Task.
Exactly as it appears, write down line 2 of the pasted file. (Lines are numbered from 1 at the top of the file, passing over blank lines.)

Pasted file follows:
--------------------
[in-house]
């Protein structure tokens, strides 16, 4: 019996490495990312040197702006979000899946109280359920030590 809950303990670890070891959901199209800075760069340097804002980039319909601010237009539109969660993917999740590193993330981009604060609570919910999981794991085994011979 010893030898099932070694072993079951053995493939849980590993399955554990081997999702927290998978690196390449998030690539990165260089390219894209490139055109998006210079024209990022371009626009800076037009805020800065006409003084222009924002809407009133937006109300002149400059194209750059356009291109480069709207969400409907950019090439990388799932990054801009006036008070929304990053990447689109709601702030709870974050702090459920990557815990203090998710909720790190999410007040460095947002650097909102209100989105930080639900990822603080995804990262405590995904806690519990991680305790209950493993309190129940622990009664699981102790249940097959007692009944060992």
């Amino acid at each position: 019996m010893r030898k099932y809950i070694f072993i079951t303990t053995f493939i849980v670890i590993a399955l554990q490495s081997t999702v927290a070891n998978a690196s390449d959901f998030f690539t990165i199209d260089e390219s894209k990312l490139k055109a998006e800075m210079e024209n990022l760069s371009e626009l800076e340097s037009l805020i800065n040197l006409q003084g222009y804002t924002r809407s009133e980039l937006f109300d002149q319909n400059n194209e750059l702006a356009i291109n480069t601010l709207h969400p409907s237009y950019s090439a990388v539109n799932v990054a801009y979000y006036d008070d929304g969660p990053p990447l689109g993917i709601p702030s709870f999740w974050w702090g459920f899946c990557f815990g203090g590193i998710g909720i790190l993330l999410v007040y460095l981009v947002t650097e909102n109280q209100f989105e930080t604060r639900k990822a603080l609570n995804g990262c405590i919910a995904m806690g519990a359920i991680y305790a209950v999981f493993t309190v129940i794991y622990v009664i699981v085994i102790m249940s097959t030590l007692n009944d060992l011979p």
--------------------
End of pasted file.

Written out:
């Protein structure tokens, strides 16, 4: 019996490495990312040197702006979000899946109280359920030590 809950303990670890070891959901199209800075760069340097804002980039319909601010237009539109969660993917999740590193993330981009604060609570919910999981794991085994011979 010893030898099932070694072993079951053995493939849980590993399955554990081997999702927290998978690196390449998030690539990165260089390219894209490139055109998006210079024209990022371009626009800076037009805020800065006409003084222009924002809407009133937006109300002149400059194209750059356009291109480069709207969400409907950019090439990388799932990054801009006036008070929304990053990447689109709601702030709870974050702090459920990557815990203090998710909720790190999410007040460095947002650097909102209100989105930080639900990822603080995804990262405590995904806690519990991680305790209950493993309190129940622990009664699981102790249940097959007692009944060992």